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Julie and Julia: 365 Days, 524 Recipes, 1 Tiny Apartment Kitchen [Kindle Edition]

Julie Powell
2.7 out of 5 stars  See all reviews (675 customer reviews)

Print List Price: $7.99
Kindle Price: $6.99
You Save: $1.00 (13%)
Sold by: Hachette Book Group

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Book Description

The bestselling memoir that's "irresistible....A kind of Bridget Jones meets The French Chef" (Philadelphia Inquirer) is now a major motion picture. Audiobook read by the author and value-priced!


Directed by Nora Ephron, starring Amy Adams as Julie and Meryl Streep as Julia, the film Julie & Julia will be released by Sony Pictures on April 19, 2009.

The film is based on this bestselling memoir in which Julie Powell, nearing thirty and trapped in a dead-end secretarial job, resolves to reclaim her life by cooking in the span of a single year, every one of the 524 recipes in Julia Child's legendary Mastering the Art of French Cooking. Her unexpected reward: not just a newfound respect for calves' livers and aspic, but a new life-lived with gusto.


Editorial Reviews

Amazon.com Review

Julie & Julia is the story of Julie Powell's attempt to revitalize her marriage, restore her ambition, and save her soul by cooking all 524 recipes in Julia Child's Mastering the Art of French Cooking, Volume I, in a period of 365 days. The result is a masterful medley of Bridget Jones' Diary meets Like Water for Chocolate, mixed with a healthy dose of original wit, warmth, and inspiration that sets this memoir apart from most tales of personal redemption.

When we first meet Julie, she's a frustrated temp-to-perm secretary who slaves away at a thankless job, only to return to an equally demoralizing apartment in the outer boroughs of Manhattan each evening. At the urging of Eric, her devoted and slightly geeky husband, she decides to start a blog that will chronicle what she dubs the "Julie/Julia Project." What follows is a year of butter-drenched meals that will both necessitate the wearing of an unbearably uncomfortable girdle on the hottest night of the year, as well as the realization that life is what you make of it and joy is not as impossible a quest as it may seem, even when it's -10 degrees out and your pipes are frozen.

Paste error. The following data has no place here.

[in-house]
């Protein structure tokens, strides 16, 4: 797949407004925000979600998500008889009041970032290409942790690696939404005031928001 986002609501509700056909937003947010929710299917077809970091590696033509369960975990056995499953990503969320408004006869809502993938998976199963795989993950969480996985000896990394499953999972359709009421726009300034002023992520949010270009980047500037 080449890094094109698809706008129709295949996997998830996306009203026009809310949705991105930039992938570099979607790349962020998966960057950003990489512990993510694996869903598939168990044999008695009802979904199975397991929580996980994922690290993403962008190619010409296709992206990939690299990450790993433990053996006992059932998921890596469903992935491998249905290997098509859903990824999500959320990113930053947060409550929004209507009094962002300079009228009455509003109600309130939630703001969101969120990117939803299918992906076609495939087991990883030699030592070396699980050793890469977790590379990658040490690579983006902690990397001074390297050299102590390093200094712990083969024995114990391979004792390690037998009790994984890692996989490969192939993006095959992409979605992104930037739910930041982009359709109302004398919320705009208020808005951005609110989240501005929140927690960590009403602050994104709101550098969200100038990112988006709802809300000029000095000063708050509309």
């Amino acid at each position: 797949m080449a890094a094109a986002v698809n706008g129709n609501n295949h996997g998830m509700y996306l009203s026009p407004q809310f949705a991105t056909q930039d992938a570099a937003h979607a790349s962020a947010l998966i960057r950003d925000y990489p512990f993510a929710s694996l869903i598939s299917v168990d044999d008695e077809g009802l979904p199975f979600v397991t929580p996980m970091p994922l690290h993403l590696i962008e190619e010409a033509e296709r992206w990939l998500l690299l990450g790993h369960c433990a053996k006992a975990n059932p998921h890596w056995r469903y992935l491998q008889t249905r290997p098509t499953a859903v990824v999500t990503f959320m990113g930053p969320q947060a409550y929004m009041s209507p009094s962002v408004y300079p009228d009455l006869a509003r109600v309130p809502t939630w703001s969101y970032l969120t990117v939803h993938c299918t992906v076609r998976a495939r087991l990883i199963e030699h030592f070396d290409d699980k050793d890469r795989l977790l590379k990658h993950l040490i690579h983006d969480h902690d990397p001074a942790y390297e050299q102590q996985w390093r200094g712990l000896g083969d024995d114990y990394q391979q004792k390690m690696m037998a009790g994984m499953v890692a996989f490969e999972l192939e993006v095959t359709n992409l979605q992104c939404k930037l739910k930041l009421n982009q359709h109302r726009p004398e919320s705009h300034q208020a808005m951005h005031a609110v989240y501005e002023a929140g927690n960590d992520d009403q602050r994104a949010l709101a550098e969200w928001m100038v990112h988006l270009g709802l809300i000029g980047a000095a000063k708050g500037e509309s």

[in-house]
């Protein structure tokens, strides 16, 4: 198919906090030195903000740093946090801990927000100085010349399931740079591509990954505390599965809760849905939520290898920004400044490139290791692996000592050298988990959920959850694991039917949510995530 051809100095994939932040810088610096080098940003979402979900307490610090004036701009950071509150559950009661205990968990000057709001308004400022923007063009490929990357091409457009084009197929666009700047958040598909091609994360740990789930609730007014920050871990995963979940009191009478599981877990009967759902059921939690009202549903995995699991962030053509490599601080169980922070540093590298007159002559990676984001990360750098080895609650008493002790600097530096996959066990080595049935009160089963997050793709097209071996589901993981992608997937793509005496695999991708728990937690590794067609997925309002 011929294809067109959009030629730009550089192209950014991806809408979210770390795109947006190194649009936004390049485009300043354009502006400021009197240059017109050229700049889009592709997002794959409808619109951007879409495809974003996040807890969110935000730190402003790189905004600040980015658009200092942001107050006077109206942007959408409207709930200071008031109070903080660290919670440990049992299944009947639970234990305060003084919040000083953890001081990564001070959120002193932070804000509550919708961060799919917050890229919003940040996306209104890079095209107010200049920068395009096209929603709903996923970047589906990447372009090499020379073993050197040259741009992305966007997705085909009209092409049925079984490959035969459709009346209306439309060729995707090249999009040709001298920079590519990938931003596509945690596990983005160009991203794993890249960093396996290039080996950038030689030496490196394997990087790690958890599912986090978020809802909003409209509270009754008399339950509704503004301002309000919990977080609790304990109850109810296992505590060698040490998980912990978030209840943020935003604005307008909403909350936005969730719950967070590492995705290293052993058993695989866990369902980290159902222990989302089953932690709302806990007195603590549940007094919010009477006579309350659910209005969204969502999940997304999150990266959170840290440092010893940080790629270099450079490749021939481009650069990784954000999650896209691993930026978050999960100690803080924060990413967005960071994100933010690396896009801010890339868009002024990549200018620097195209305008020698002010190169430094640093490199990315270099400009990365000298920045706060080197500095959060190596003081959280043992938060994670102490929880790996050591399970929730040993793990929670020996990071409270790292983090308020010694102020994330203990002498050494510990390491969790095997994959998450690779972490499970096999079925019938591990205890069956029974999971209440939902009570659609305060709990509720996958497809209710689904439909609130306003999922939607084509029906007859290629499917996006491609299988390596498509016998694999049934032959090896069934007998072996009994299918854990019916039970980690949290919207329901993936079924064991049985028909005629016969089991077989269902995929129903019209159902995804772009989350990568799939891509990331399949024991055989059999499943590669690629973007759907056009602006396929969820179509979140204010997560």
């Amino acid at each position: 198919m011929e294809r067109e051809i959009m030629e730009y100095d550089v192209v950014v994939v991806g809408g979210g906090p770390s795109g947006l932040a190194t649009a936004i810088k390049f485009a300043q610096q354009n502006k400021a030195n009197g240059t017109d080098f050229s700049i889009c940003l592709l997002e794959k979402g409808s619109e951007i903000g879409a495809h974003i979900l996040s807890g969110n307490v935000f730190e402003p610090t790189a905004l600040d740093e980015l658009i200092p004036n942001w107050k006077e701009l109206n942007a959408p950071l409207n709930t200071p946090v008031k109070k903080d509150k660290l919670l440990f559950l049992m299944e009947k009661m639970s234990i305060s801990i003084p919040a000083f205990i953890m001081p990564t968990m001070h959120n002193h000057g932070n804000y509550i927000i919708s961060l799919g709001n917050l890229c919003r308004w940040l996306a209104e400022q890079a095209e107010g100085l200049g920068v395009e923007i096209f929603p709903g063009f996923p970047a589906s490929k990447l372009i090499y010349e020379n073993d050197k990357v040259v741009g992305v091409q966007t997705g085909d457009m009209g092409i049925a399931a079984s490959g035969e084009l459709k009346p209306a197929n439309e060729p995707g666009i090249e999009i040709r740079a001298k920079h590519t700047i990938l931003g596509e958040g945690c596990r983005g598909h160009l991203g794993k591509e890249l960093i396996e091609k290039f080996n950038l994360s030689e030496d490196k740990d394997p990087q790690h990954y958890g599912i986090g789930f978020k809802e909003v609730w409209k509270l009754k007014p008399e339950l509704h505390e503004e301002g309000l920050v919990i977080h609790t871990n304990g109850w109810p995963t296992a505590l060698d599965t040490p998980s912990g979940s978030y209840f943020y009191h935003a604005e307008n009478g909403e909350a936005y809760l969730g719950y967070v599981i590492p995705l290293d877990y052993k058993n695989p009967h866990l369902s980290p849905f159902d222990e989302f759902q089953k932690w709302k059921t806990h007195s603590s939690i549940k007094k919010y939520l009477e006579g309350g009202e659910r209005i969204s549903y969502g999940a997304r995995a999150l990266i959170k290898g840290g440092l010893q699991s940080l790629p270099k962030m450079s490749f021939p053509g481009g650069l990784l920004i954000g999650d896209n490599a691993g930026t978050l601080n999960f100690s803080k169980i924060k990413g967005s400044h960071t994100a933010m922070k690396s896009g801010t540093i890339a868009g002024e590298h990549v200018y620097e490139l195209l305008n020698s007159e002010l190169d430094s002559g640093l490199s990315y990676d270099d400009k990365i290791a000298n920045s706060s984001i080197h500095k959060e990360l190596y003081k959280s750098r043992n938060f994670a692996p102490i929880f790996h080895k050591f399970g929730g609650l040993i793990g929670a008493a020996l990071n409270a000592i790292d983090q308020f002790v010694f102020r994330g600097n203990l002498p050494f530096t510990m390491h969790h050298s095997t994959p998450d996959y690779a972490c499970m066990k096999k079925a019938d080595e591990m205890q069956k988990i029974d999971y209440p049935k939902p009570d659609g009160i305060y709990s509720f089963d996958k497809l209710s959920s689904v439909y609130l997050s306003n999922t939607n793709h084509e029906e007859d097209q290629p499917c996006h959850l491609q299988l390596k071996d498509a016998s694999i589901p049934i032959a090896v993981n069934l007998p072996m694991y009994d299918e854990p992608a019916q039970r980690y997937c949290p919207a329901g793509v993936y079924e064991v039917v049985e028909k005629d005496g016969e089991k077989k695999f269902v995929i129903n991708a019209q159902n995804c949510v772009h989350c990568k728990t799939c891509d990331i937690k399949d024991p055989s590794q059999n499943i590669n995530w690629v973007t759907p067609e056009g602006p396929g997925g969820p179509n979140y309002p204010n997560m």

Powell is a natural when it comes to connecting with her readers, which is probably why her blog generated so much buzz, both from readers and media alike. And while her self-deprecating sense of humor can sometimes dissolve into whininess, she never really loses her edge, or her sense of purpose. Even on day 365, she's working her way through Mayonnaise Collee and ending the evening "back exactly where we started--just Eric and me, three cats and Buffy...sitting on a couch in the outer boroughs, eating, with Julia chortling alongside us...."

Inspired and encouraging, Julie and Julia is a unique opportunity to join one woman's attempt to change her life, and have a laugh, or ten, along the way. --Gisele Toueg

From Publishers Weekly

Powell became an Internet celebrity with her 2004 blog chronicling her yearlong odyssey of cooking every recipe in Julia Child's Mastering the Art of French Cooking. A frustrated secretary in New York City, Powell embarked on "the Julie/Julia project" to find a sense of direction, and both the cooking and the writing quickly became all-consuming. Some passages in the book are taken verbatim from the blog, but Powell expands on her experience and gives generous background about her personal life: her doting husband, wacky friends, evil co-workers. She also includes some comments from her "bleaders" (blog readers), who formed an enthusiastic support base. Powell never met Julia Child (who died last year), but the venerable chef's spirit is present throughout, and Powell imaginatively reconstructs episodes from Child's life in the 1940s. Her writing is feisty and unrestrained, especially as she details killing lobsters, tackling marrowbones and cooking late into the night. Occasionally the diarist instinct overwhelms the generally tight structure and Powell goes on unrelated tangents, but her voice is endearing enough that readers will quickly forgive such lapses. Both home cooks and devotees of Bridget Jones–style dishing will be caught up in Powell's funny, sharp-tongued but generous writing.
Copyright © Reed Business Information, a division of Reed Elsevier Inc. All rights reserved.

Product Details

  • File Size: 834 KB
  • Print Length: 320 pages
  • Page Numbers Source ISBN: 0141043989
  • Publisher: Little, Brown and Company (September 1, 2005)
  • Sold by: Hachette Book Group
  • Language: English
  • ASIN: B000FCKHA6
  • Text-to-Speech: Not enabled
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  • Lending: Not Enabled
  • Amazon Best Sellers Rank: #56,970 Paid in Kindle Store (See Top 100 Paid in Kindle Store)
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Customer Reviews

Most Helpful Customer Reviews
378 of 418 people found the following review helpful
1.0 out of 5 stars Charming movie, ugly book. August 14, 2009
Format:Mass Market Paperback